Returning home is a very important archetype in the novel because it represents the initial goal the boys shared in the first place. It symbolizes the diminishing goal that eventually disappears from the minds of the boys as they all-save Ralph-become savages.
The egocentric, Jack, is another archetype presented in the novel. Most the change that occurs in the boys is due to the selfishness Jack displays. For example, he is so obsessed in the hunt, that he recalls two of the fire-watchers to go hunt, which costs the boys a chance for their freedom.
When the conch is first introduced, it is described as “interesting and pretty and a worthy plaything;” this description presents a contrast between what it seems to the boys to what it represents. The conch is used as a tool for authority, for by the rules Ralph creates, only the person with the conch may speak. When all the boys are on the top of the mountain, Piggy arrives with the conch, so he can speak. Although he has the conch, Ralph and Jack do not consider his words of any importance, saying: “the conch doesn’t count on the mountain, so shut up!” even though he is obviously the most intelligent of the group. This is important in the novel, because it presents one of the themes of the book: the fallacy of authority in modern-day society. The author is making a statement about the plight of the low-class and that they are heard very little at the most important of times. The conch is also a symbol for the unification of all the boys; Ralph uses it to summon all the children that may have survived the plane crash.
As with the conch, Piggy is an important symbol in the book. Piggy represents the low-class citizens of society. He is not listened to by those with ‘authority’ (namely Ralph and Jack). He is completely ignored by the two boys. These two boys also have important symbolism. The author takes a critical view of modern-day society, in that the government has similar aspects as two boys who are ambitious but blind, as Jack and Ralph are blind to the boy who went missing.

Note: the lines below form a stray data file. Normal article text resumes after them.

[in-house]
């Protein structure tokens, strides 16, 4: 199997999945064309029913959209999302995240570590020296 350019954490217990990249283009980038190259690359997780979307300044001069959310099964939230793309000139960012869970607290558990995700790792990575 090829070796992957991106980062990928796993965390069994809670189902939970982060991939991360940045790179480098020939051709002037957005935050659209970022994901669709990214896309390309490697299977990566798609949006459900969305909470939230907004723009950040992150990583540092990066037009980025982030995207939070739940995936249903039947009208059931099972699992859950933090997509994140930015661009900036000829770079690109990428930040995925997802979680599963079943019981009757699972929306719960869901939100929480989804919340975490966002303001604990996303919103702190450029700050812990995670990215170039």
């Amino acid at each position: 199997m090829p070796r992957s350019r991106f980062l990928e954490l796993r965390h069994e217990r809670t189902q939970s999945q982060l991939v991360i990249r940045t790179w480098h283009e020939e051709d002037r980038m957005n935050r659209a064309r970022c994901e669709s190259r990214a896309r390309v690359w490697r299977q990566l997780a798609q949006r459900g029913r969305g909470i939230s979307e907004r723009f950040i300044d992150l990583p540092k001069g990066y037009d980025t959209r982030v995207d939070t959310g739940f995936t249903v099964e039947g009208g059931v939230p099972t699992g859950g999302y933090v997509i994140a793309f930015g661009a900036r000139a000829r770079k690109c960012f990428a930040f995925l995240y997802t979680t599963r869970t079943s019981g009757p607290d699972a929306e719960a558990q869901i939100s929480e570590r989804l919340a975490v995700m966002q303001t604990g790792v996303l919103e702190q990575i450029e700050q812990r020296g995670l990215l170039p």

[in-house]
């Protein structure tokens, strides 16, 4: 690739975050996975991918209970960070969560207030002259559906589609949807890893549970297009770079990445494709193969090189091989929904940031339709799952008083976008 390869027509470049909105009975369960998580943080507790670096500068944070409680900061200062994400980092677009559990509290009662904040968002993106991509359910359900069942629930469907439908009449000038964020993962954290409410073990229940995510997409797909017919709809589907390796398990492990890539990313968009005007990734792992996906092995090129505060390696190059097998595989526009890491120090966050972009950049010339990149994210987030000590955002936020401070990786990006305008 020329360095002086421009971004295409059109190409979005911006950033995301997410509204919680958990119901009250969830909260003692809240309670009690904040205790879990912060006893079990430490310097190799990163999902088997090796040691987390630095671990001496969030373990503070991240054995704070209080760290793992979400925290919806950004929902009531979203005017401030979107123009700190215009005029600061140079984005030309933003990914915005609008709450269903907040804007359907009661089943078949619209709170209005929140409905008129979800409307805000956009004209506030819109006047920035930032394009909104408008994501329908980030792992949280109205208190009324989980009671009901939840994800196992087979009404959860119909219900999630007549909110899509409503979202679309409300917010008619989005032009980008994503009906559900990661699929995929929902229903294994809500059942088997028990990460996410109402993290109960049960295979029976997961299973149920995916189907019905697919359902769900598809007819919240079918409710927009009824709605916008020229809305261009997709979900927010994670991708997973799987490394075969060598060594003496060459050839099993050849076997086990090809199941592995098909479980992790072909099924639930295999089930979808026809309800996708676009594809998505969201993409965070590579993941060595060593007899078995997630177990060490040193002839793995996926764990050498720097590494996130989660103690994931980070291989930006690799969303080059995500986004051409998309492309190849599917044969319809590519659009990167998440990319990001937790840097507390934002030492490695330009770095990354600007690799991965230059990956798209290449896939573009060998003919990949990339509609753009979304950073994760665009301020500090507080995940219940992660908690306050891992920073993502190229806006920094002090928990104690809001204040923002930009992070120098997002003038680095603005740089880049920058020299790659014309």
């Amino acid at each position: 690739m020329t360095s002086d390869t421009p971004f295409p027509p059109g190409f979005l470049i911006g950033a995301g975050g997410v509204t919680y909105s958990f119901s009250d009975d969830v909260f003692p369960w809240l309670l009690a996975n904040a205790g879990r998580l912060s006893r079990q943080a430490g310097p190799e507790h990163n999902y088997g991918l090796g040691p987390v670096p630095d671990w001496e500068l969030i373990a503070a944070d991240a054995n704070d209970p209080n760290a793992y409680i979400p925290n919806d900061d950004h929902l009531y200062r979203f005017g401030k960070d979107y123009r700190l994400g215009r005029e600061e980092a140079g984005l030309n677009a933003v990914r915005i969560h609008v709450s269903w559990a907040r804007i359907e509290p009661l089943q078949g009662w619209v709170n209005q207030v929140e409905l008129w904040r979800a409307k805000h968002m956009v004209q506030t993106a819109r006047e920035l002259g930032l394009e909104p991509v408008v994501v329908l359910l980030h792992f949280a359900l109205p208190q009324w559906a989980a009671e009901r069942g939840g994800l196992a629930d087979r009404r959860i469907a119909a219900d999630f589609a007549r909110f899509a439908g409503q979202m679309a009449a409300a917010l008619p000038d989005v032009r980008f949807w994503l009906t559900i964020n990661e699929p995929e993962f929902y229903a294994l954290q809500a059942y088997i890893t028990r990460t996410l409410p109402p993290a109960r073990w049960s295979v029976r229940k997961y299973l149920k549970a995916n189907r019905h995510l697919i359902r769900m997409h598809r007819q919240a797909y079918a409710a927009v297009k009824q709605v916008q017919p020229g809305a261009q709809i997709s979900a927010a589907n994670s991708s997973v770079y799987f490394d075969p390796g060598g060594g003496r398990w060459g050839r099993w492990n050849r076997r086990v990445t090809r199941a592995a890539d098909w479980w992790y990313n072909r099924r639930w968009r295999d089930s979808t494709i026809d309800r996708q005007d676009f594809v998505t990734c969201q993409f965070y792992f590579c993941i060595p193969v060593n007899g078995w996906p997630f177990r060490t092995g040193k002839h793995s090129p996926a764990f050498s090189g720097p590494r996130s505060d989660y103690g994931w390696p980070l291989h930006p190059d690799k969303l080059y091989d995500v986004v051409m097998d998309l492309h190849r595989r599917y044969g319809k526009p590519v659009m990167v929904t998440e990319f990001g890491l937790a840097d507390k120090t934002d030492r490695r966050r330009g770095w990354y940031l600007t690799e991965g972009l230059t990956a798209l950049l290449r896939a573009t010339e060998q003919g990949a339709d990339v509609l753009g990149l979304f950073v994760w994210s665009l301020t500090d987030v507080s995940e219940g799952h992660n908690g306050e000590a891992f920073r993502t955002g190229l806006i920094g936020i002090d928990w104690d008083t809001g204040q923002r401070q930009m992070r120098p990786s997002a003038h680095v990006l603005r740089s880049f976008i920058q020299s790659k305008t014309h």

Piggy’s glasses are an important symbol in the book because they represent intelligence, a trait which Piggy has greatly, and one which the society of boys completely ignores. On multiple occasions, the glasses are brought up in the text, preceding a piece of enlightenment that Piggy gives. Jack, who despises Piggy, uses him for his glasses which are used to create the fire. This symbolizes the use of intelligence in society for selfish needs. The second time the glasses are used, Jack breaks them, rendering Piggy half useless by defeating his ability to see with one eye. This symbolizes the eventual blindness of intelligence in a society where savagery and elimination of humane policies exists. In the end, Piggy is left completely blind when Jack steals the glasses for good.
The knife represents the important difference between savagery and civility in society. As Ralph, Jack and Simon come back down from the mountain, they encounter a pig stuck in some vines. Jack pulls out the knife but is unable to kill the pig. “They knew very well why he hadn’t: because of the enormity of the knife descending and cutting into living flesh; because of the unbearable blood.” Here, Jack tries to defend his pride, claiming that he was just picking a spot. The knife also embodies the archetype and theme of the corrupt innocence. The knife, once used for the purpose of gaining food for the society, ends up being used for the murder of those who opposes Jack’s way of life.
In the early part of the novel, the boys signify the fire as a beacon of hope for the boys that they will soon be found, and the idea that the boys still want to be rescued. They believe that the environment around them is hostile and therefore their greatest adversary. This idea is turned around when they find that the greatest antagonist to their society is really the way of life they created, the society which made them all bloodthirsty. The fire embodies a secondary role in the novel. In the end, when Ralph and the loyal few build a fire, they see the fire as a place of warmth, as a home of sorts because they have nothing left.
The ethical issue of power and the right of a leader to have authority is a major issue in the novel. From the beginning, the boys elect Ralph as the main leader of the pack of boys. However, as Jack gains more trust, the boys all change their personalities and betray Ralph, which shows a contempt for the social laws of leadership and loyalty. Jack appeals to the fears of the younger children as well as the hungers of all the boys to make them join him.